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Dungy Needs To Be Heard On This Issue
INDIANAPOLIS— By now, most of us can agree that ABC’s “Monday Night Football” opening was lasciviously over-the-top, a crass effort at cross-promotion and titillation. It wasn’t the worst thing we’ve ever seen on TV, but it was clearly inappropriate given the audience and the time slot.
The question now, the uncomfortable question raised Wednesday by Indianapolis Colts coach Tony Dungy, is: Was the MNF opening featuring a scantily clad Nicollette Sheridan jumping into the arms of Terrell Owens racist?
“I thought it was racially insensitive,” Dungy said after Wednesday’s practice. “It hit at a lot of stereotypes towards athletes, the black athlete in particular. It was very insensitive on the heels of the Kobe Bryant situation, and I just don’t know that the Eagles (public relations) people or the NFL would have let it go if it had been another player, coach or owner.”
Asked what stereotypes it perpetuated, Dungy stopped and thought.
“Athletes as sexual predators,” he said. “That that’s more important than what’s going on on the field. That a guy could be in uniform and not really be thinking about the game, being concerned with something like that. It was a terrible message to send.
“Any player, I would have been outraged, but the fact it was a black player, me, as an African-American man, I was hurt even more.”
As a rule, Dungy doesn’t do outrage real persuasively. His demeanor runs the gamut from A to B. On this issue, though, you could feel the heat. He was angry on many levels, for many reasons.
He is angry for the reason many viewers were angry — or, at the very least, shocked. While some of us find TV’s violence more destructive than sexuality, it’s still hard to argue that ABC’s opening was age- and time-appropriate.
In many ways, this was worse than Janet Jackson’s wardrobe malfunction, because this was a judgment malfunction. How many layers of officialdom did this pass through on the way to reaching the air?
Dungy mentioned that he has a 12-year-old son who finishes his homework in front of the TV right about that time. As an owner and operator of two pre-teens who pretend to do their homework in front of the TV, I can relate.
“I don’t want them to see what they saw,” Dungy said. “I don’t want to tell them they have to wait until 9:08 before it’s safe to watch.”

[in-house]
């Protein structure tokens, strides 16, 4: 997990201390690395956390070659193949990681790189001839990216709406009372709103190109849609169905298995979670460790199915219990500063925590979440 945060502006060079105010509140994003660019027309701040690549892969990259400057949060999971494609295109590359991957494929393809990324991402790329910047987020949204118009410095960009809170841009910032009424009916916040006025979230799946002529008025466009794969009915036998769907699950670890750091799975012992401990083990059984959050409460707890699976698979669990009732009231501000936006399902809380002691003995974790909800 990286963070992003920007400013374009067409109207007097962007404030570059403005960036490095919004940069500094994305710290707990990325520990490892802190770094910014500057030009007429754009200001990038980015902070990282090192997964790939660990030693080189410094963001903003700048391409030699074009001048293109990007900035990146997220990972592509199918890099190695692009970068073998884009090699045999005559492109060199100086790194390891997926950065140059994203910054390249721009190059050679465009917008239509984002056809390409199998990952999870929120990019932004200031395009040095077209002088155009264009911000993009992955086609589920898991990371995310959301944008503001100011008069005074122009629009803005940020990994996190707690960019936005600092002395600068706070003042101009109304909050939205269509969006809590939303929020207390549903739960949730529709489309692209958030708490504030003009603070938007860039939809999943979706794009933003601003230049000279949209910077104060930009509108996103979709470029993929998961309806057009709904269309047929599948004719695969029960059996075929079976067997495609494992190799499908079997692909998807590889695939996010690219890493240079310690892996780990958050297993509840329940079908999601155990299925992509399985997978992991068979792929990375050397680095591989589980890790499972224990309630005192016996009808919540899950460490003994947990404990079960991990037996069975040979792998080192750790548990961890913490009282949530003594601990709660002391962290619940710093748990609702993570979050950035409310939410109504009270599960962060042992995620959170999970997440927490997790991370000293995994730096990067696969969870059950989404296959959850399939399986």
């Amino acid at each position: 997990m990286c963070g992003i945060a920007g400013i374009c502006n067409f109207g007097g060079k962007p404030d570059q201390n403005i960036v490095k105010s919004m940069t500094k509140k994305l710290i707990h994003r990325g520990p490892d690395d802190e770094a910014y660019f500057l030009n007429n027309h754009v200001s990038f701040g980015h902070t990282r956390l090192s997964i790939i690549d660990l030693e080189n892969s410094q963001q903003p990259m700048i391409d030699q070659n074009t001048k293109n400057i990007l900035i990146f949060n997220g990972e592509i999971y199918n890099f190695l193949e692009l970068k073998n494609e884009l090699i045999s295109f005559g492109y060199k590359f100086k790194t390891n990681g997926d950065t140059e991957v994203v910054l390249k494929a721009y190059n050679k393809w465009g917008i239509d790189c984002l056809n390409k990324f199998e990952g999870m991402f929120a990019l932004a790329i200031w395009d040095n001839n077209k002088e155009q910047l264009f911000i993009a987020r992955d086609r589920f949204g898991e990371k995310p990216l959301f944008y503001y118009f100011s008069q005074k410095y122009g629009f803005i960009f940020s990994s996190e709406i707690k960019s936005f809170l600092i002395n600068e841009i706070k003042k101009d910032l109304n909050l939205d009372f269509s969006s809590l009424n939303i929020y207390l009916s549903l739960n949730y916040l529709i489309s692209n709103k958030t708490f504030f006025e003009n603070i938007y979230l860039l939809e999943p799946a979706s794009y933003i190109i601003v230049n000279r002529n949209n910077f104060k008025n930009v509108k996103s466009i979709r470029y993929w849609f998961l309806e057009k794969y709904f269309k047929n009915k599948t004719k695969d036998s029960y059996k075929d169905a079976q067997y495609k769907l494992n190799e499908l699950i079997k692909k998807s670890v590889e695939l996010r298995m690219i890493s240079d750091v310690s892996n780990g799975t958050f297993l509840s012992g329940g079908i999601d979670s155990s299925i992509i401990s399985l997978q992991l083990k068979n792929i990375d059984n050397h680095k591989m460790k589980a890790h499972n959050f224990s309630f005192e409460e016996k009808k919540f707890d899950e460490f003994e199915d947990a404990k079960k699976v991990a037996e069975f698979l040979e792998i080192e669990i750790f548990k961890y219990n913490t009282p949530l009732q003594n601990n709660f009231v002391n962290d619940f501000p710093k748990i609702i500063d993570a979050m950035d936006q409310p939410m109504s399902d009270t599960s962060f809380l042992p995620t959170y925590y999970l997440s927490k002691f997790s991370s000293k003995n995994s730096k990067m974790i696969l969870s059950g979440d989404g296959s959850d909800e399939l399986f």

(By the way, how about the hypocrisy of the NFL, which chimed in later to denounce the skit. Can you say hypocrisy? Talk about selling sex. Cheerleaders. Erectile dysfunction medications. And, lest we forget, the Coors Light Twins. When the NFL chides ABC for being too sexual, it’s like Anna Nicole Smith sounding the call for sobriety.)
Dungy is angry as a long-time employee of the NFL who wants people to know the league isn’t a long-running “Playmakers” episode.
The week before the Colts’ Monday night appearance against the Minnesota Vikings, ABC asked some of Dungy’s players to do different kinds of skits, though he wouldn’t be specific. None of them were nearly as racy as the one involving Owens, but the Colts declined.
“I don’t think we should have anything that suggestive with our players in uniform hyping up trashy shows,” Dungy said. “If that’s what we have to do to get ratings, I’d rather not get them. I know ratings pay our salary, but . . . I’d take a pay cut if it means we don’t have to do that.”
How mad is Dungy? If he had his way, the Colts wouldn’t appear again on “Monday Night Football.” Not until ABC cleans up its act.
It’s on the issue of race, though, that Dungy takes things to another level.
Until now, it hadn’t occurred to a lot of us there might be a racial component to this. But when a smart and respected African-American man like Dungy talks about racism, it tells me we all need to take a second look.
At the issue.
Not Nicollette Sheridan.
Was it racist?
At the very least, did it have a racially inflammatory edge?
In my eyes, no.
In my eyes, they could have been featuring the New England Patriots the week they decided to promote that show, and used Tom Brady as Sheridan’s foil.
Dungy’s response to that assertion was essentially this: ABC wouldn’t have thought to portray a white player, coach or owner in that fashion.
“Well, we played last week, and they didn’t ask Peyton Manning to do it,” he said.
At the very least, I can understand how a person, and especially an African-American, can look at that opening and see something that feeds into the worst of all stereotypes.
Dungy is not a man who tosses around racial rhetoric in a casual manner.
When he speaks, especially with this kind of passion, we’re well-served to listen.